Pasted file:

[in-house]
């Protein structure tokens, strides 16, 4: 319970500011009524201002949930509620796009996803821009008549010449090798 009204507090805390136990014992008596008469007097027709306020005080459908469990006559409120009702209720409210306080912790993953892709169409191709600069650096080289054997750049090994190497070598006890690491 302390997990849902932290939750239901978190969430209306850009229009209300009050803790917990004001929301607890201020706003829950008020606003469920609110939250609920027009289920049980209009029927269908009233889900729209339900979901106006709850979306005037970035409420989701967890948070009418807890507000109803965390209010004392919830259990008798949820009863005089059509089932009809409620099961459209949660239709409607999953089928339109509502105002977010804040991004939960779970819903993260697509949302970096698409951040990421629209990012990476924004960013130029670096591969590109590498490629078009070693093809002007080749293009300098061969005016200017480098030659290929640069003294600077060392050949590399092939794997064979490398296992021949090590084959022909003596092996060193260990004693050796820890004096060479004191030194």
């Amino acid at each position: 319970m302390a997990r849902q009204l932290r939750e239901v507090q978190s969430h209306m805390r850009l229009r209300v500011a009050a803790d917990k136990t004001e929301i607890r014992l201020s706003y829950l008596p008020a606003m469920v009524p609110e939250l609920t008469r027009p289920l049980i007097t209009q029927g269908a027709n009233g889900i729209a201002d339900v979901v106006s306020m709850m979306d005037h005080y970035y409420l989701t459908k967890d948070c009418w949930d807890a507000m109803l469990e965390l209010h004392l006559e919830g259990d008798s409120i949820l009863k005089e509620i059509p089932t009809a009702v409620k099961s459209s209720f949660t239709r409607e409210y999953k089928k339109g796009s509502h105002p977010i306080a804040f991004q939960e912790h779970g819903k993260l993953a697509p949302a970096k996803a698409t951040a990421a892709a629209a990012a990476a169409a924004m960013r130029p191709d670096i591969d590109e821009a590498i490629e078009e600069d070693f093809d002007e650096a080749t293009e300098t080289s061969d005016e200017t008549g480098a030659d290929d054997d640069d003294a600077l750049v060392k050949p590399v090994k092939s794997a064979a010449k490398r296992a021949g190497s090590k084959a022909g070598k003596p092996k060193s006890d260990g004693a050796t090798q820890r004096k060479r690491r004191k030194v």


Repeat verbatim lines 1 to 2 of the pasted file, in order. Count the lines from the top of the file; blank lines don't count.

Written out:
[in-house]
């Protein structure tokens, strides 16, 4: 319970500011009524201002949930509620796009996803821009008549010449090798 009204507090805390136990014992008596008469007097027709306020005080459908469990006559409120009702209720409210306080912790993953892709169409191709600069650096080289054997750049090994190497070598006890690491 302390997990849902932290939750239901978190969430209306850009229009209300009050803790917990004001929301607890201020706003829950008020606003469920609110939250609920027009289920049980209009029927269908009233889900729209339900979901106006709850979306005037970035409420989701967890948070009418807890507000109803965390209010004392919830259990008798949820009863005089059509089932009809409620099961459209949660239709409607999953089928339109509502105002977010804040991004939960779970819903993260697509949302970096698409951040990421629209990012990476924004960013130029670096591969590109590498490629078009070693093809002007080749293009300098061969005016200017480098030659290929640069003294600077060392050949590399092939794997064979490398296992021949090590084959022909003596092996060193260990004693050796820890004096060479004191030194």